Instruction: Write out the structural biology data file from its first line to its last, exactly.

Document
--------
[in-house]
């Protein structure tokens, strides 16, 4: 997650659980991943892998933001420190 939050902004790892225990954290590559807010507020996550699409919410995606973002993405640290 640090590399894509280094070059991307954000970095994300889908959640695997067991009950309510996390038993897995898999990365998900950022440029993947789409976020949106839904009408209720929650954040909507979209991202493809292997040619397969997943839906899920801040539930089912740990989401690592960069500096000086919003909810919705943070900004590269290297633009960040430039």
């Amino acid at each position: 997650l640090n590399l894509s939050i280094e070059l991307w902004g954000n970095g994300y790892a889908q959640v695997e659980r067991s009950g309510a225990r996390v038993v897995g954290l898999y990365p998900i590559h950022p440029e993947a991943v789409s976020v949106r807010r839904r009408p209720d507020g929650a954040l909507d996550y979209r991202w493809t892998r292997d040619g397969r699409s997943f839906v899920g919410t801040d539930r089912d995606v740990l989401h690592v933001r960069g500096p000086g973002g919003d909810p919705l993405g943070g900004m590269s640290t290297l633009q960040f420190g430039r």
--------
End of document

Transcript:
[in-house]
């Protein structure tokens, strides 16, 4: 997650659980991943892998933001420190 939050902004790892225990954290590559807010507020996550699409919410995606973002993405640290 640090590399894509280094070059991307954000970095994300889908959640695997067991009950309510996390038993897995898999990365998900950022440029993947789409976020949106839904009408209720929650954040909507979209991202493809292997040619397969997943839906899920801040539930089912740990989401690592960069500096000086919003909810919705943070900004590269290297633009960040430039």
């Amino acid at each position: 997650l640090n590399l894509s939050i280094e070059l991307w902004g954000n970095g994300y790892a889908q959640v695997e659980r067991s009950g309510a225990r996390v038993v897995g954290l898999y990365p998900i590559h950022p440029e993947a991943v789409s976020v949106r807010r839904r009408p209720d507020g929650a954040l909507d996550y979209r991202w493809t892998r292997d040619g397969r699409s997943f839906v899920g919410t801040d539930r089912d995606v740990l989401h690592v933001r960069g500096p000086g973002g919003d909810p919705l993405g943070g900004m590269s640290t290297l633009q960040f420190g430039r």